Setlist: Growin' Up / My Hometown / My Father's House / The Wish / Thunder Road / The Promised Land / Born in the U.S.A. / Tenth Avenue Freeze-out / Tougher Than the Rest* / Fire* / American Skin (41 Shots) / The Rising / Dancing in the Dark / Land of Hope and Dreams / I'll See You in My Dreams
*with Patti Scialfa Springsteen

Notes: Performance #14. Standard 2021 setlist.

In the Crowd: Garry Tallent, Pam Springsteen

July 14
St. James Theatre
New York, NY

Setlist: Growin' Up / My Hometown / My Father's House / The Wish / Thunder Road / The Promised Land / Born in the U.S.A. / Tenth Avenue Freeze-out / Tougher Than the Rest* / Fire* / American Skin (41 Shots) / The Rising / Dancing in the Dark / Land of Hope and Dreams / I'll See You in My Dreams
*with Patti Scialfa Springsteen

Notes: Performance #13. Standard 2021 setlist.

In the Crowd: Garry Tallent, Lauren Jenkins

July 13
St. James Theatre
New York, NY

Setlist: Growin' Up / My Hometown / My Father's House / The Wish / Thunder Road / The Promised Land / Born in the U.S.A. / Tenth Avenue Freeze-out / Tougher Than the Rest* / Fire* / American Skin (41 Shots) / The Rising / Dancing in the Dark / Land of Hope and Dreams / I'll See You in My Dreams
*with Patti Scialfa Springsteen

Notes: Performance #12. Standard 2021 setlist. "Night 12 featured a very loose Bruce, in fine voice and playful mood, racing (arguably even rushing) through many of the early stories, which were punctuated by an especially high number of F-bombs ('FUCK green beans!). This loose tone and surprising velocity (also notable on a speedy 'My Hometown') only made the moments where the show really slowed down feel more momentous, as when Bruce spoke (rather than sang) key lines in 'My Father's House' and 'The Wish.' Nor did the show stint on emotion: Bruce wiped away tears at several points during the night, and the performances of 'The Promised Land' and 'American Skin (41 Shots)' were exceptionally powerful. His humor was in full force as well, with an extended version of the bit about being arrested for 'moving after dark,'  accusing the audience of being full of would-be 'night-movers' and calling back to his earlier comments on his 2021 arrest, joking: 'I'm working on a theme!' 

"A few arrangement notes (not necessarily unique to this night): 'Tenth Avenue Freeze-out' was performed with slightly slowed down and simplified piano accompaniment, bringing out Bruce's soulful vocals and the song's elegiac role in the show. Similarly, the arrangement for 'Dancing In The Dark' has been adjusted away from the hard-strumming acoustic rock version of recent years to a tenser, somewhat quieter guitar accompaniment. Perhaps as a result, a full break occurred between that song and the still-hard-charging 'Land of Hope and Dreams,' in a shift from the first run's combined arrangement. A night of emotional twists and turns, often powerful, at times slightly jarring — but an absolute joy to see Bruce back chasing that one plus one equals three." —Jake Romanow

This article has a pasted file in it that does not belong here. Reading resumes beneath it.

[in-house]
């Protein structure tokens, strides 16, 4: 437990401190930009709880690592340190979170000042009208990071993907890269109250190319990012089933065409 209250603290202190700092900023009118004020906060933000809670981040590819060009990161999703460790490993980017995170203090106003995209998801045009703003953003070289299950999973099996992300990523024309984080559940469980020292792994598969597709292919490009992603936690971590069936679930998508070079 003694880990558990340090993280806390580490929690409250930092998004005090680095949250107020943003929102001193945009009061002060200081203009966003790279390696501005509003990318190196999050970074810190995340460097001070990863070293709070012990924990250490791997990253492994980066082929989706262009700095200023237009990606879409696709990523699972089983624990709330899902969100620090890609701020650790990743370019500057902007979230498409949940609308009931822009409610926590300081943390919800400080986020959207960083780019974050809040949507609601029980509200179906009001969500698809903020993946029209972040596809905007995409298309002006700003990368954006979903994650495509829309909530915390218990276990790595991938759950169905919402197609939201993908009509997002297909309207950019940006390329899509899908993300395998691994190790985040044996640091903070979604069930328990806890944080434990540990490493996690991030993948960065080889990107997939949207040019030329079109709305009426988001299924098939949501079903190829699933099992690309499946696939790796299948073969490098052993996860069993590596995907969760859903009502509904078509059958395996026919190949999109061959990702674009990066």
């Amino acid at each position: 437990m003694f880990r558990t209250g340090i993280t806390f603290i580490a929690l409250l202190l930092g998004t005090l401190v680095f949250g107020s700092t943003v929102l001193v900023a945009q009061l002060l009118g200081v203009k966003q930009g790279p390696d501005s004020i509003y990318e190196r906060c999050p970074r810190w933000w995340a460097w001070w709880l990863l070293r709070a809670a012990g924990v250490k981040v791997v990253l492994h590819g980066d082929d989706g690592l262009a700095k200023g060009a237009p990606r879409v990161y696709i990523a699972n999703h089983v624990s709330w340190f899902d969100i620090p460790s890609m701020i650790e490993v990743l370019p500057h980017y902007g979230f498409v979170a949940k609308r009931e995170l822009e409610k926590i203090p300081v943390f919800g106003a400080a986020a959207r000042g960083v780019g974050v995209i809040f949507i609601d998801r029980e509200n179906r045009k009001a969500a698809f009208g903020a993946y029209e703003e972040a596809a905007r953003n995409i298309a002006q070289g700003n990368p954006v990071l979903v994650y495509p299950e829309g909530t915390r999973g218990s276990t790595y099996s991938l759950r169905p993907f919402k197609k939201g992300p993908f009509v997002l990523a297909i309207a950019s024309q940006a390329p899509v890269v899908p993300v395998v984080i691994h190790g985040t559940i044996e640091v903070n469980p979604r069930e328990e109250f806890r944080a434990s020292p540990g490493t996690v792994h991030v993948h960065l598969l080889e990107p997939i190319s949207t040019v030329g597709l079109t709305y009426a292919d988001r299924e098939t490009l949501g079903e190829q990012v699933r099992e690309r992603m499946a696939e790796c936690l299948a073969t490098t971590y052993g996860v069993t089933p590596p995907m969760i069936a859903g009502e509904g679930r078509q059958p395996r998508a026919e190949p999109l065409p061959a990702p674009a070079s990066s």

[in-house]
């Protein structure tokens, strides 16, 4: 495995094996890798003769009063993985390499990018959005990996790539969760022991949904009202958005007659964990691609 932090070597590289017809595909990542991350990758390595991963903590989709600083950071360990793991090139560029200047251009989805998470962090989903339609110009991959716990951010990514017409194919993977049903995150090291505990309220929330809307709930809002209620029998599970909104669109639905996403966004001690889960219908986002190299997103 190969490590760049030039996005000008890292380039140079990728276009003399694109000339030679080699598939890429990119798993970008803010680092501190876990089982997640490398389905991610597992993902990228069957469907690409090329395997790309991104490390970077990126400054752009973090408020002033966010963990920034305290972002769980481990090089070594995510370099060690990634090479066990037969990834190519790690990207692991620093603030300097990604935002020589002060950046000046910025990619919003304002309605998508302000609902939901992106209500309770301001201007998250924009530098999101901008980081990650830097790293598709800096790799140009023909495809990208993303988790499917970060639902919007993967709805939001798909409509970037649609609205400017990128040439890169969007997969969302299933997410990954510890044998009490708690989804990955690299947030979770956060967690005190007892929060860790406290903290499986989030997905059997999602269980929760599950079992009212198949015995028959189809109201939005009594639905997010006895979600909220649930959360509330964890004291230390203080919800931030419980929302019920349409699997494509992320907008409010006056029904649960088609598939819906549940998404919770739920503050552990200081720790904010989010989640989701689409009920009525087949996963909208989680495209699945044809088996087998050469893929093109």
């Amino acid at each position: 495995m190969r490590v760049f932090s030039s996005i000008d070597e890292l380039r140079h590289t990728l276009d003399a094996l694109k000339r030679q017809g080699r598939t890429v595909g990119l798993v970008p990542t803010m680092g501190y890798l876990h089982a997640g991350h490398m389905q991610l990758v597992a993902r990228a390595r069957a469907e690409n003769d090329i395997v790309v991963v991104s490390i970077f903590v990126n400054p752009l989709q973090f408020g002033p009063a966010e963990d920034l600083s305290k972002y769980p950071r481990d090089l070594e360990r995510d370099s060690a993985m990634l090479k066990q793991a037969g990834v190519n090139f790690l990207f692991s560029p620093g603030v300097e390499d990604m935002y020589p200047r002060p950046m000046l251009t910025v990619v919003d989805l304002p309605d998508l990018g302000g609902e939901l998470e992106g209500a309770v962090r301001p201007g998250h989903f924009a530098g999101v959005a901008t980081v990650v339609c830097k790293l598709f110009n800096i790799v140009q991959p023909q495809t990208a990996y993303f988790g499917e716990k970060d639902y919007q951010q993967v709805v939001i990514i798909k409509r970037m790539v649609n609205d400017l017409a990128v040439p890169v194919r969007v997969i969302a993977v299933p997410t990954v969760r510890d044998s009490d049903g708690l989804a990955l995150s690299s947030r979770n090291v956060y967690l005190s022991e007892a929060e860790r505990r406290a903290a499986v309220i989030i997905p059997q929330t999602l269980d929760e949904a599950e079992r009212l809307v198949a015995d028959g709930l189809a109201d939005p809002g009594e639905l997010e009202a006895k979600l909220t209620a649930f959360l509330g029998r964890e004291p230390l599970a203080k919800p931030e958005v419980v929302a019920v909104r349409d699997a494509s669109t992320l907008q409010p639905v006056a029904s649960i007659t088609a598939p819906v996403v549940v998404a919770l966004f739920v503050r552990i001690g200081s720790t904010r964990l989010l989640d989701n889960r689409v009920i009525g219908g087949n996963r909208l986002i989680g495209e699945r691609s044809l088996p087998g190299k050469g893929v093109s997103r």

July 10
St. James Theatre
New York, NY

Setlist: Growin' Up / My Hometown / My Father's House / The Wish / Thunder Road / The Promised Land / Born in the U.S.A. / Tenth Avenue Freeze-out / Tougher Than the Rest* / Fire* / American Skin (41 Shots) / The Rising / Dancing in the Dark / Land of Hope and Dreams / I'll See You in My Dreams
*with Patti Scialfa Springsteen

Notes: Performance #11. Standard 2021 setlist.

July 9
St. James Theatre
New York, NY

Setlist: Growin' Up / My Hometown / My Father's House / The Wish / Thunder Road / The Promised Land / Born in the U.S.A. / Tenth Avenue Freeze-out / Tougher Than the Rest* / Fire* / American Skin (41 Shots) / The Rising / Dancing in the Dark / Land of Hope and Dreams / I'll See You in My Dreams
*with Patti Scialfa Springsteen

Notes: Performance #10. Standard 2021 setlist.

July 8
St. James Theatre
New York, NY

Setlist: Growin' Up / My Hometown / My Father's House / The Wish / Thunder Road / The Promised Land / Born in the U.S.A. / Tenth Avenue Freeze-out / Tougher Than the Rest* / Fire* / American Skin (41 Shots) / The Rising / Dancing in the Dark / Land of Hope and Dreams / I'll See You in My Dreams
*with Patti Scialfa Springsteen

Notes: Performance #9. Standard 2021 setlist. "At the end of the pre-'My Hometown' arrest story, Bruce mentioned his lawyer was in attendance. During the intro to 'The Wish' (which predictably destroyed me) a persistent police siren could be heard outside the theater, inspiring Bruce to stop, take a beat, and say, 'I think the fuckers are coming to take me again!' The audience exploded with applause." —J.W.